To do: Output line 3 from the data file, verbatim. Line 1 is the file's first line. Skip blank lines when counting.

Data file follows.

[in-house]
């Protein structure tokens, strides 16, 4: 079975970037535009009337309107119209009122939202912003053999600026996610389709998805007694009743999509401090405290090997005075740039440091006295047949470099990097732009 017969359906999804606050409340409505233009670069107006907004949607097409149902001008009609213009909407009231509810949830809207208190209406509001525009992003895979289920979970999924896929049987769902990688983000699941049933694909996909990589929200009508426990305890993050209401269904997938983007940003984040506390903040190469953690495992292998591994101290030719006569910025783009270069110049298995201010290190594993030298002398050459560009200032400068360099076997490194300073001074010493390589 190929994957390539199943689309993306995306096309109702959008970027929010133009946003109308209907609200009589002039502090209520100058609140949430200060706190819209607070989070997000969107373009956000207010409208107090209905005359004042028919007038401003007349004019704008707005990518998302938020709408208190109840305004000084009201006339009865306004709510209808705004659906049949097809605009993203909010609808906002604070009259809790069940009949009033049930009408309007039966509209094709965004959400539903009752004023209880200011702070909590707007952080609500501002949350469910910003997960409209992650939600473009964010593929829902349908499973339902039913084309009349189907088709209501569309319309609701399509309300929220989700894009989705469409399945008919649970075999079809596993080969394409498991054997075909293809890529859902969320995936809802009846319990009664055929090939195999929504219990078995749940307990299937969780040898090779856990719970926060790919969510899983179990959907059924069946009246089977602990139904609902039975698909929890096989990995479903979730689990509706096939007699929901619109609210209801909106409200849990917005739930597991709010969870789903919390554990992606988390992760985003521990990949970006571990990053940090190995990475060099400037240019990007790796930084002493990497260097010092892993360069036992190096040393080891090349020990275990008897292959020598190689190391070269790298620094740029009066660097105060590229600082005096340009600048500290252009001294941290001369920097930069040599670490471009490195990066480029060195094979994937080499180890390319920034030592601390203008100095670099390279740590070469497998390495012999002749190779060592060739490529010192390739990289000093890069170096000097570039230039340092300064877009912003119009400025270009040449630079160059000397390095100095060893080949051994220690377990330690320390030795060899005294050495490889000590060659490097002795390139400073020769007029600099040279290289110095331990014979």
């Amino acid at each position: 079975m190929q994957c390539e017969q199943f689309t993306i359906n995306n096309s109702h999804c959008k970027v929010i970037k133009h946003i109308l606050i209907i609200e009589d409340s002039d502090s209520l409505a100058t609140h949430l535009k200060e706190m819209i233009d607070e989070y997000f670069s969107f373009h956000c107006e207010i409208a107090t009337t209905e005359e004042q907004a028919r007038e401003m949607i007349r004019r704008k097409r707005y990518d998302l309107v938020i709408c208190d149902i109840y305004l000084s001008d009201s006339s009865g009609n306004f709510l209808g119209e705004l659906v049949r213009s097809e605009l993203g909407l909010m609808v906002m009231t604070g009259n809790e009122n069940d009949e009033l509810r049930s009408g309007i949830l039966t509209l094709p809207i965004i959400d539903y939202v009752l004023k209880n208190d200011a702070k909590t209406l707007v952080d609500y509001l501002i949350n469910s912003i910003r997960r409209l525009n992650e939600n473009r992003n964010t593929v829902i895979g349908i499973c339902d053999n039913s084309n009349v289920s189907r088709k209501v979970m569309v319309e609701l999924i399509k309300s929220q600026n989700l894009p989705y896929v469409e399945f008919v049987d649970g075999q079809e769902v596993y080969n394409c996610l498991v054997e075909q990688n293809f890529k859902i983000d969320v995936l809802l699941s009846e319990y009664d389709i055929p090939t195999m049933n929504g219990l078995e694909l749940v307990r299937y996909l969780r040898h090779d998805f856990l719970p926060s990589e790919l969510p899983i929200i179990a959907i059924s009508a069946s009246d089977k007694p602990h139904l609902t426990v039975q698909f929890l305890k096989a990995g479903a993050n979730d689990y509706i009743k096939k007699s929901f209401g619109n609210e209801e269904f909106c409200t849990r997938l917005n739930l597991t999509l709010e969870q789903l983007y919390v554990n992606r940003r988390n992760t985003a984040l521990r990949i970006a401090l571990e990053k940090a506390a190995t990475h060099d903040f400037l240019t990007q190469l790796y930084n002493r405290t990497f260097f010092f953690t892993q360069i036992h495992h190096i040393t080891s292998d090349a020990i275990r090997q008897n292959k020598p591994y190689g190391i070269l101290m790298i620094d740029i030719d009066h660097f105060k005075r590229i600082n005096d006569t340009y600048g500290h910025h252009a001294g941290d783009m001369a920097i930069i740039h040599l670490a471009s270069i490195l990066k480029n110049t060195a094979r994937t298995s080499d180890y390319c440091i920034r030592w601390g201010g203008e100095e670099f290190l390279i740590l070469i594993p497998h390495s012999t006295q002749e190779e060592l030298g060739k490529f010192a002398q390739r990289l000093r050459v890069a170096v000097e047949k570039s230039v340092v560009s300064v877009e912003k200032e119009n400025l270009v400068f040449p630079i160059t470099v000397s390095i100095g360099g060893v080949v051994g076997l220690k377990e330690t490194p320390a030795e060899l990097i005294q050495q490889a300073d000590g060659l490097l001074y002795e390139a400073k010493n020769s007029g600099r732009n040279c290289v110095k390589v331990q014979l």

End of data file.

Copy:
């Amino acid at each position: 079975m190929q994957c390539e017969q199943f689309t993306i359906n995306n096309s109702h999804c959008k970027v929010i970037k133009h946003i109308l606050i209907i609200e009589d409340s002039d502090s209520l409505a100058t609140h949430l535009k200060e706190m819209i233009d607070e989070y997000f670069s969107f373009h956000c107006e207010i409208a107090t009337t209905e005359e004042q907004a028919r007038e401003m949607i007349r004019r704008k097409r707005y990518d998302l309107v938020i709408c208190d149902i109840y305004l000084s001008d009201s006339s009865g009609n306004f709510l209808g119209e705004l659906v049949r213009s097809e605009l993203g909407l909010m609808v906002m009231t604070g009259n809790e009122n069940d009949e009033l509810r049930s009408g309007i949830l039966t509209l094709p809207i965004i959400d539903y939202v009752l004023k209880n208190d200011a702070k909590t209406l707007v952080d609500y509001l501002i949350n469910s912003i910003r997960r409209l525009n992650e939600n473009r992003n964010t593929v829902i895979g349908i499973c339902d053999n039913s084309n009349v289920s189907r088709k209501v979970m569309v319309e609701l999924i399509k309300s929220q600026n989700l894009p989705y896929v469409e399945f008919v049987d649970g075999q079809e769902v596993y080969n394409c996610l498991v054997e075909q990688n293809f890529k859902i983000d969320v995936l809802l699941s009846e319990y009664d389709i055929p090939t195999m049933n929504g219990l078995e694909l749940v307990r299937y996909l969780r040898h090779d998805f856990l719970p926060s990589e790919l969510p899983i929200i179990a959907i059924s009508a069946s009246d089977k007694p602990h139904l609902t426990v039975q698909f929890l305890k096989a990995g479903a993050n979730d689990y509706i009743k096939k007699s929901f209401g619109n609210e209801e269904f909106c409200t849990r997938l917005n739930l597991t999509l709010e969870q789903l983007y919390v554990n992606r940003r988390n992760t985003a984040l521990r990949i970006a401090l571990e990053k940090a506390a190995t990475h060099d903040f400037l240019t990007q190469l790796y930084n002493r405290t990497f260097f010092f953690t892993q360069i036992h495992h190096i040393t080891s292998d090349a020990i275990r090997q008897n292959k020598p591994y190689g190391i070269l101290m790298i620094d740029i030719d009066h660097f105060k005075r590229i600082n005096d006569t340009y600048g500290h910025h252009a001294g941290d783009m001369a920097i930069i740039h040599l670490a471009s270069i490195l990066k480029n110049t060195a094979r994937t298995s080499d180890y390319c440091i920034r030592w601390g201010g203008e100095e670099f290190l390279i740590l070469i594993p497998h390495s012999t006295q002749e190779e060592l030298g060739k490529f010192a002398q390739r990289l000093r050459v890069a170096v000097e047949k570039s230039v340092v560009s300064v877009e912003k200032e119009n400025l270009v400068f040449p630079i160059t470099v000397s390095i100095g360099g060893v080949v051994g076997l220690k377990e330690t490194p320390a030795e060899l990097i005294q050495q490889a300073d000590g060659l490097l001074y002795e390139a400073k010493n020769s007029g600099r732009n040279c290289v110095k390589v331990q014979l």